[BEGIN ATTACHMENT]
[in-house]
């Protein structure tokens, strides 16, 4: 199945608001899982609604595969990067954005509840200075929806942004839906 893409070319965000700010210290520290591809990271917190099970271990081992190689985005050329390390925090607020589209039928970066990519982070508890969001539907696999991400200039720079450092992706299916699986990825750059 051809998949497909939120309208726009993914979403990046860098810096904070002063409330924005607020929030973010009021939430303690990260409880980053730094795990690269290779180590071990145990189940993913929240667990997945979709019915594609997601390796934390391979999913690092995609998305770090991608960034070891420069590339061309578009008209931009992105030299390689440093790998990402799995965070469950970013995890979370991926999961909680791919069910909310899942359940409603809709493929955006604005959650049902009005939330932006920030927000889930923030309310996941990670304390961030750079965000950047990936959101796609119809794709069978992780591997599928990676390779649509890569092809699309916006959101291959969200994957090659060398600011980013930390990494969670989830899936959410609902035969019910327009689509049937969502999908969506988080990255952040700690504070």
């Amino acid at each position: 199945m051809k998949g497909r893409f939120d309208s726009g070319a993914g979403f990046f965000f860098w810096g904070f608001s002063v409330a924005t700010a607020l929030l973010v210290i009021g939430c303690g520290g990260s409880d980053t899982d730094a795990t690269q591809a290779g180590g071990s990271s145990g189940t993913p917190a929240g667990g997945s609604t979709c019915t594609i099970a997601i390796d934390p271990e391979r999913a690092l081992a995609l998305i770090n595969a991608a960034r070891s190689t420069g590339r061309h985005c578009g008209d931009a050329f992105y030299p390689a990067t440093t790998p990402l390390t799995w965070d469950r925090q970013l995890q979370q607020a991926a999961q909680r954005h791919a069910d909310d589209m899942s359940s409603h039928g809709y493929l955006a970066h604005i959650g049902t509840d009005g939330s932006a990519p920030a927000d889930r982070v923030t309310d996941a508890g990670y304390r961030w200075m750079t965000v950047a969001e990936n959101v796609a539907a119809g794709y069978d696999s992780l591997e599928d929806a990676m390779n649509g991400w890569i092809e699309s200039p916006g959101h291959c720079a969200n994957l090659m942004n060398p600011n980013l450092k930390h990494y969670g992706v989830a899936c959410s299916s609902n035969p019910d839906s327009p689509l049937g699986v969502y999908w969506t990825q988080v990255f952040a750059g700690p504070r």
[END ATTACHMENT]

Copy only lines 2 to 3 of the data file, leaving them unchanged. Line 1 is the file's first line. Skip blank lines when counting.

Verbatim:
């Protein structure tokens, strides 16, 4: 199945608001899982609604595969990067954005509840200075929806942004839906 893409070319965000700010210290520290591809990271917190099970271990081992190689985005050329390390925090607020589209039928970066990519982070508890969001539907696999991400200039720079450092992706299916699986990825750059 051809998949497909939120309208726009993914979403990046860098810096904070002063409330924005607020929030973010009021939430303690990260409880980053730094795990690269290779180590071990145990189940993913929240667990997945979709019915594609997601390796934390391979999913690092995609998305770090991608960034070891420069590339061309578009008209931009992105030299390689440093790998990402799995965070469950970013995890979370991926999961909680791919069910909310899942359940409603809709493929955006604005959650049902009005939330932006920030927000889930923030309310996941990670304390961030750079965000950047990936959101796609119809794709069978992780591997599928990676390779649509890569092809699309916006959101291959969200994957090659060398600011980013930390990494969670989830899936959410609902035969019910327009689509049937969502999908969506988080990255952040700690504070």
């Amino acid at each position: 199945m051809k998949g497909r893409f939120d309208s726009g070319a993914g979403f990046f965000f860098w810096g904070f608001s002063v409330a924005t700010a607020l929030l973010v210290i009021g939430c303690g520290g990260s409880d980053t899982d730094a795990t690269q591809a290779g180590g071990s990271s145990g189940t993913p917190a929240g667990g997945s609604t979709c019915t594609i099970a997601i390796d934390p271990e391979r999913a690092l081992a995609l998305i770090n595969a991608a960034r070891s190689t420069g590339r061309h985005c578009g008209d931009a050329f992105y030299p390689a990067t440093t790998p990402l390390t799995w965070d469950r925090q970013l995890q979370q607020a991926a999961q909680r954005h791919a069910d909310d589209m899942s359940s409603h039928g809709y493929l955006a970066h604005i959650g049902t509840d009005g939330s932006a990519p920030a927000d889930r982070v923030t309310d996941a508890g990670y304390r961030w200075m750079t965000v950047a969001e990936n959101v796609a539907a119809g794709y069978d696999s992780l591997e599928d929806a990676m390779n649509g991400w890569i092809e699309s200039p916006g959101h291959c720079a969200n994957l090659m942004n060398p600011n980013l450092k930390h990494y969670g992706v989830a899936c959410s299916s609902n035969p019910d839906s327009p689509l049937g699986v969502y999908w969506t990825q988080v990255f952040a750059g700690p504070r």